Author: Jim Butcher
Format: unabridged audio book
Reader: James Marsters
Publisher: Buzzy Multimedia Publishing Corp.
Length: 11 hrs and 59 mins
Release Date: 06/10/09
(novel released September 5, 2001 by Roc & a 378 page paperback sits on my Dresden shelf)
Acquired: received as a gift
Harry Dresden’s faced some pretty terrifying foes during his career. Giant scorpions. Oversexed vampires. Psychotic werewolves. It comes with the territory when you’re the only professional wizard in the Chicago area phone book.
But in all Harry’s years of supernatural sleuthing, he’s never faced anything like this: the spirit world’s gone postal. All over Chicago, ghosts are causing trouble — and not just of the door-slamming, boo-shouting variety. These ghosts are tormented, violent, and deadly. Someone — or something — is purposely stirring them up to wreak unearthly havoc.
But why? And why do so many of the victims have ties to Harry? If Harry doesn’t figure it out soon, he could wind up a ghost himself….
My thoughts… and beware, I think about spoilers quite a lot:
Aaaaand James Marsters has fully gotten the feel of Harry and is once again giving me goosebumps with his growls and snarls and such. *shiver*
Jim Butcher gives a little intro at the beginning of this audio book and it’s kind of cool to listen to. One thing he mentions, and I’m totally paraphrasing and kind of going from memory and from my impressions of what he said, is how a lot of people have commented on how this third book in the series really steps up the pace and kicks the series into gear. Having just finished reading it, I agree. Several things are set into play in this book that aren’t realized until the latest novel, Changes and wow, did I see a lot of foreshadowing in this book.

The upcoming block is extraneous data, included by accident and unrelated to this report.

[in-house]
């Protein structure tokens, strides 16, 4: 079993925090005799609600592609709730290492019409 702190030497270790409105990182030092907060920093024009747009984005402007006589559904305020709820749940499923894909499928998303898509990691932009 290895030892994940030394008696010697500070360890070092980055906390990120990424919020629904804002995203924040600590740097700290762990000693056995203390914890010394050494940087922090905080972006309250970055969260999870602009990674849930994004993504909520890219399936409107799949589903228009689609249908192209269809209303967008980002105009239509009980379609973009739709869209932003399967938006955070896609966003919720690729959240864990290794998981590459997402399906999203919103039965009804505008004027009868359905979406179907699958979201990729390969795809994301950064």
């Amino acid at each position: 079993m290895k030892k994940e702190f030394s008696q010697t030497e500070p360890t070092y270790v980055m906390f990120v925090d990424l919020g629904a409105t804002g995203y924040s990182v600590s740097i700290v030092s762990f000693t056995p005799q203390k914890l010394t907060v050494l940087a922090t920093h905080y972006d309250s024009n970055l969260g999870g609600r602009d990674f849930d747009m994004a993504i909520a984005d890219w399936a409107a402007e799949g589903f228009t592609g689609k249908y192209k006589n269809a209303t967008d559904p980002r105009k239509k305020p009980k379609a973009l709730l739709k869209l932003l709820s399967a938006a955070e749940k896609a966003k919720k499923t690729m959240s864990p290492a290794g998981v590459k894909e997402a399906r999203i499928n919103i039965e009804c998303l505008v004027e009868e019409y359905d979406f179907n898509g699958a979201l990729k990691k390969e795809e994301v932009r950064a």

One problem I personally have with this series is that I didn’t pick it up until the release of Turn Coat and so in both of my previous read-throughs, I’ve read the first ten books one after the other so it’s rather been like reading one long book. Because of that, I have difficulty distinguishing the events of each book and placing them on a time line. Unless I’m immersed in the series as I am now, albeit only a quarter of the way through at the moment, I can’t recall off the top of my head which book had the dinosaur or which had Harry working with Marcone in the cave, etc. That’s one reason I’m keeping track of my thoughts on the books I’m reading, so I can recall who, what, why, when, where… and how.
The point of all my blathering is, once again, that I agree with Butcher’s statement about this book. It’s like books #1 & #2 were intros, prequels… just to give us a taste of Harry’s world. Because now… now it starts.